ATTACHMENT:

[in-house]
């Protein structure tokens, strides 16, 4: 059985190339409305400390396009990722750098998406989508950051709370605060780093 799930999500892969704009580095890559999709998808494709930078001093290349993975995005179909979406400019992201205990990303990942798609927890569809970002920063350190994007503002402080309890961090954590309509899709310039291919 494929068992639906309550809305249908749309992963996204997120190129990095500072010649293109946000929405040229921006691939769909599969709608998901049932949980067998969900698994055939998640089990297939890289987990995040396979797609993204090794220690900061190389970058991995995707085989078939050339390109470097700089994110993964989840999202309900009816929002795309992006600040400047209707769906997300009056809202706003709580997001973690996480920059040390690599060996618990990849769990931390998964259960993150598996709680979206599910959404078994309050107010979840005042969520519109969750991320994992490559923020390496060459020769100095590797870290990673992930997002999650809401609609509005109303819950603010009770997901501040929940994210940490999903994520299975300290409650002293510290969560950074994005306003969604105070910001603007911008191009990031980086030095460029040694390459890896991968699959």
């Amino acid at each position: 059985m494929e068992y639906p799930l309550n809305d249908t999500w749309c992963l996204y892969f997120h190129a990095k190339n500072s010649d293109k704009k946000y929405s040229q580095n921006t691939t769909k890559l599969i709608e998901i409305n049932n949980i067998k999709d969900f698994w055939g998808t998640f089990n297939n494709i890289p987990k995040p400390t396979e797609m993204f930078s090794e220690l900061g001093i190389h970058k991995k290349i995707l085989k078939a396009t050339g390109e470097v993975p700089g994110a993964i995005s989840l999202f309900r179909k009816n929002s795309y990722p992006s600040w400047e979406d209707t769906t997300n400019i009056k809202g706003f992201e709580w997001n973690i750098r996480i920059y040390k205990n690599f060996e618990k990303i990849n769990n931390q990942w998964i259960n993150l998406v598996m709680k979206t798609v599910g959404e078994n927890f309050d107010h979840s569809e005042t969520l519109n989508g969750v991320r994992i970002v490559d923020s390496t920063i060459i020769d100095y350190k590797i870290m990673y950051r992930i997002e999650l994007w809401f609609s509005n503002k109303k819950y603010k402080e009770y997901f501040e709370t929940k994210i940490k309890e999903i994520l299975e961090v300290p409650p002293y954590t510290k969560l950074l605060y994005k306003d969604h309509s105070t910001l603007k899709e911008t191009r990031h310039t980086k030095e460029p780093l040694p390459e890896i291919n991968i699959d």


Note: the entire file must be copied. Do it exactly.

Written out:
[in-house]
């Protein structure tokens, strides 16, 4: 059985190339409305400390396009990722750098998406989508950051709370605060780093 799930999500892969704009580095890559999709998808494709930078001093290349993975995005179909979406400019992201205990990303990942798609927890569809970002920063350190994007503002402080309890961090954590309509899709310039291919 494929068992639906309550809305249908749309992963996204997120190129990095500072010649293109946000929405040229921006691939769909599969709608998901049932949980067998969900698994055939998640089990297939890289987990995040396979797609993204090794220690900061190389970058991995995707085989078939050339390109470097700089994110993964989840999202309900009816929002795309992006600040400047209707769906997300009056809202706003709580997001973690996480920059040390690599060996618990990849769990931390998964259960993150598996709680979206599910959404078994309050107010979840005042969520519109969750991320994992490559923020390496060459020769100095590797870290990673992930997002999650809401609609509005109303819950603010009770997901501040929940994210940490999903994520299975300290409650002293510290969560950074994005306003969604105070910001603007911008191009990031980086030095460029040694390459890896991968699959």
């Amino acid at each position: 059985m494929e068992y639906p799930l309550n809305d249908t999500w749309c992963l996204y892969f997120h190129a990095k190339n500072s010649d293109k704009k946000y929405s040229q580095n921006t691939t769909k890559l599969i709608e998901i409305n049932n949980i067998k999709d969900f698994w055939g998808t998640f089990n297939n494709i890289p987990k995040p400390t396979e797609m993204f930078s090794e220690l900061g001093i190389h970058k991995k290349i995707l085989k078939a396009t050339g390109e470097v993975p700089g994110a993964i995005s989840l999202f309900r179909k009816n929002s795309y990722p992006s600040w400047e979406d209707t769906t997300n400019i009056k809202g706003f992201e709580w997001n973690i750098r996480i920059y040390k205990n690599f060996e618990k990303i990849n769990n931390q990942w998964i259960n993150l998406v598996m709680k979206t798609v599910g959404e078994n927890f309050d107010h979840s569809e005042t969520l519109n989508g969750v991320r994992i970002v490559d923020s390496t920063i060459i020769d100095y350190k590797i870290m990673y950051r992930i997002e999650l994007w809401f609609s509005n503002k109303k819950y603010k402080e009770y997901f501040e709370t929940k994210i940490k309890e999903i994520l299975e961090v300290p409650p002293y954590t510290k969560l950074l605060y994005k306003d969604h309509s105070t910001l603007k899709e911008t191009r990031h310039t980086k030095e460029p780093l040694p390459e890896i291919n991968i699959d």